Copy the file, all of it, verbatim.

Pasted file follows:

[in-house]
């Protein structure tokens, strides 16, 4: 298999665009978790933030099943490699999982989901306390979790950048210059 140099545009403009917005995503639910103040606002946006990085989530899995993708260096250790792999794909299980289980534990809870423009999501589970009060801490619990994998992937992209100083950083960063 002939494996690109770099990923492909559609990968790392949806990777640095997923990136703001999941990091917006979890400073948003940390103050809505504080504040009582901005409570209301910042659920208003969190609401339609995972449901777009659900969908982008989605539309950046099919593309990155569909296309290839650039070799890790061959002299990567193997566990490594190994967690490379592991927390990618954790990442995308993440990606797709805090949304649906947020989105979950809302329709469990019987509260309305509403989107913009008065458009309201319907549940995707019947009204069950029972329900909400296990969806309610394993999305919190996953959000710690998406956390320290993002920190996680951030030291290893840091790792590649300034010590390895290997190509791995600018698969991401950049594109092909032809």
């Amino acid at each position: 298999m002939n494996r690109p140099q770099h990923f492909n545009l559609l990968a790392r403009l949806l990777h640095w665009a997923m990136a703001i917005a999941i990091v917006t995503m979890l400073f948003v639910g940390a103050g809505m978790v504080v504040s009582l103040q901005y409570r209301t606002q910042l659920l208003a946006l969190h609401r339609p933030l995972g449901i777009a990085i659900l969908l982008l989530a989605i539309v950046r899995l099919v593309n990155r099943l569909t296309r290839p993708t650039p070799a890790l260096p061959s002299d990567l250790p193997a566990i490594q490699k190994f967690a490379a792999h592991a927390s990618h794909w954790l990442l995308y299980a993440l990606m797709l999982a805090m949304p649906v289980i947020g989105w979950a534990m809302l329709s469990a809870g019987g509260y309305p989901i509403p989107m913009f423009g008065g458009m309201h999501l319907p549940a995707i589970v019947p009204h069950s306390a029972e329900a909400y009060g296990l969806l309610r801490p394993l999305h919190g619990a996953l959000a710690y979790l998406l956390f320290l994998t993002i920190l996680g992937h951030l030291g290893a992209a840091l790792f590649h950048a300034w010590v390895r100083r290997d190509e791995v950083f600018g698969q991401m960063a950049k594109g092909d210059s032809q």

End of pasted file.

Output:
[in-house]
């Protein structure tokens, strides 16, 4: 298999665009978790933030099943490699999982989901306390979790950048210059 140099545009403009917005995503639910103040606002946006990085989530899995993708260096250790792999794909299980289980534990809870423009999501589970009060801490619990994998992937992209100083950083960063 002939494996690109770099990923492909559609990968790392949806990777640095997923990136703001999941990091917006979890400073948003940390103050809505504080504040009582901005409570209301910042659920208003969190609401339609995972449901777009659900969908982008989605539309950046099919593309990155569909296309290839650039070799890790061959002299990567193997566990490594190994967690490379592991927390990618954790990442995308993440990606797709805090949304649906947020989105979950809302329709469990019987509260309305509403989107913009008065458009309201319907549940995707019947009204069950029972329900909400296990969806309610394993999305919190996953959000710690998406956390320290993002920190996680951030030291290893840091790792590649300034010590390895290997190509791995600018698969991401950049594109092909032809």
């Amino acid at each position: 298999m002939n494996r690109p140099q770099h990923f492909n545009l559609l990968a790392r403009l949806l990777h640095w665009a997923m990136a703001i917005a999941i990091v917006t995503m979890l400073f948003v639910g940390a103050g809505m978790v504080v504040s009582l103040q901005y409570r209301t606002q910042l659920l208003a946006l969190h609401r339609p933030l995972g449901i777009a990085i659900l969908l982008l989530a989605i539309v950046r899995l099919v593309n990155r099943l569909t296309r290839p993708t650039p070799a890790l260096p061959s002299d990567l250790p193997a566990i490594q490699k190994f967690a490379a792999h592991a927390s990618h794909w954790l990442l995308y299980a993440l990606m797709l999982a805090m949304p649906v289980i947020g989105w979950a534990m809302l329709s469990a809870g019987g509260y309305p989901i509403p989107m913009f423009g008065g458009m309201h999501l319907p549940a995707i589970v019947p009204h069950s306390a029972e329900a909400y009060g296990l969806l309610r801490p394993l999305h919190g619990a996953l959000a710690y979790l998406l956390f320290l994998t993002i920190l996680g992937h951030l030291g290893a992209a840091l790792f590649h950048a300034w010590v390895r100083r290997d190509e791995v950083f600018g698969q991401m960063a950049k594109g092909d210059s032809q």